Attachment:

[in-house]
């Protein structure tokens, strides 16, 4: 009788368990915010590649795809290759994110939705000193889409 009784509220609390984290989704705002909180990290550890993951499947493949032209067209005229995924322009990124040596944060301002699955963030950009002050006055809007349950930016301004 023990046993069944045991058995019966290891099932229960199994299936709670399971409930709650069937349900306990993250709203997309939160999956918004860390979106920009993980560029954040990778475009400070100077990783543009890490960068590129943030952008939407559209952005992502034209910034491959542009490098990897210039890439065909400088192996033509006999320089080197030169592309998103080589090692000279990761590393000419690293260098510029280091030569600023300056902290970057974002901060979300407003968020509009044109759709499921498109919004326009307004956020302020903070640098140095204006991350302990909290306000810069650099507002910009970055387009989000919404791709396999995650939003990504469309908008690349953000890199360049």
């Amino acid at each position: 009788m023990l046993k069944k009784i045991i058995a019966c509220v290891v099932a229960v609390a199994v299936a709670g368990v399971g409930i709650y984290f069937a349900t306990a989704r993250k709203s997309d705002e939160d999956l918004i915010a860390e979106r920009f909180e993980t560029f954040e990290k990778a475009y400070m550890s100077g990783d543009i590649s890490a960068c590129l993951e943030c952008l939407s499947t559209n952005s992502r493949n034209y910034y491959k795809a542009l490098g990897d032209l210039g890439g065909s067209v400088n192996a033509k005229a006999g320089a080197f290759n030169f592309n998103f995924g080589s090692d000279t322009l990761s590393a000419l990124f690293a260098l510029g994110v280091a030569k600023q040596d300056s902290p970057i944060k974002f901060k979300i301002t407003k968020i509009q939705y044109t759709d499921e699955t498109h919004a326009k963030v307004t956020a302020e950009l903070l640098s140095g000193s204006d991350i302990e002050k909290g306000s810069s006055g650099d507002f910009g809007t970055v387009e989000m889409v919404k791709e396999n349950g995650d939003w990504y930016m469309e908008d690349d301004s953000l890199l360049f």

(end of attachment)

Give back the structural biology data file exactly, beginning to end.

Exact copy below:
[in-house]
């Protein structure tokens, strides 16, 4: 009788368990915010590649795809290759994110939705000193889409 009784509220609390984290989704705002909180990290550890993951499947493949032209067209005229995924322009990124040596944060301002699955963030950009002050006055809007349950930016301004 023990046993069944045991058995019966290891099932229960199994299936709670399971409930709650069937349900306990993250709203997309939160999956918004860390979106920009993980560029954040990778475009400070100077990783543009890490960068590129943030952008939407559209952005992502034209910034491959542009490098990897210039890439065909400088192996033509006999320089080197030169592309998103080589090692000279990761590393000419690293260098510029280091030569600023300056902290970057974002901060979300407003968020509009044109759709499921498109919004326009307004956020302020903070640098140095204006991350302990909290306000810069650099507002910009970055387009989000919404791709396999995650939003990504469309908008690349953000890199360049």
């Amino acid at each position: 009788m023990l046993k069944k009784i045991i058995a019966c509220v290891v099932a229960v609390a199994v299936a709670g368990v399971g409930i709650y984290f069937a349900t306990a989704r993250k709203s997309d705002e939160d999956l918004i915010a860390e979106r920009f909180e993980t560029f954040e990290k990778a475009y400070m550890s100077g990783d543009i590649s890490a960068c590129l993951e943030c952008l939407s499947t559209n952005s992502r493949n034209y910034y491959k795809a542009l490098g990897d032209l210039g890439g065909s067209v400088n192996a033509k005229a006999g320089a080197f290759n030169f592309n998103f995924g080589s090692d000279t322009l990761s590393a000419l990124f690293a260098l510029g994110v280091a030569k600023q040596d300056s902290p970057i944060k974002f901060k979300i301002t407003k968020i509009q939705y044109t759709d499921e699955t498109h919004a326009k963030v307004t956020a302020e950009l903070l640098s140095g000193s204006d991350i302990e002050k909290g306000s810069s006055g650099d507002f910009g809007t970055v387009e989000m889409v919404k791709e396999n349950g995650d939003w990504y930016m469309e908008d690349d301004s953000l890199l360049f």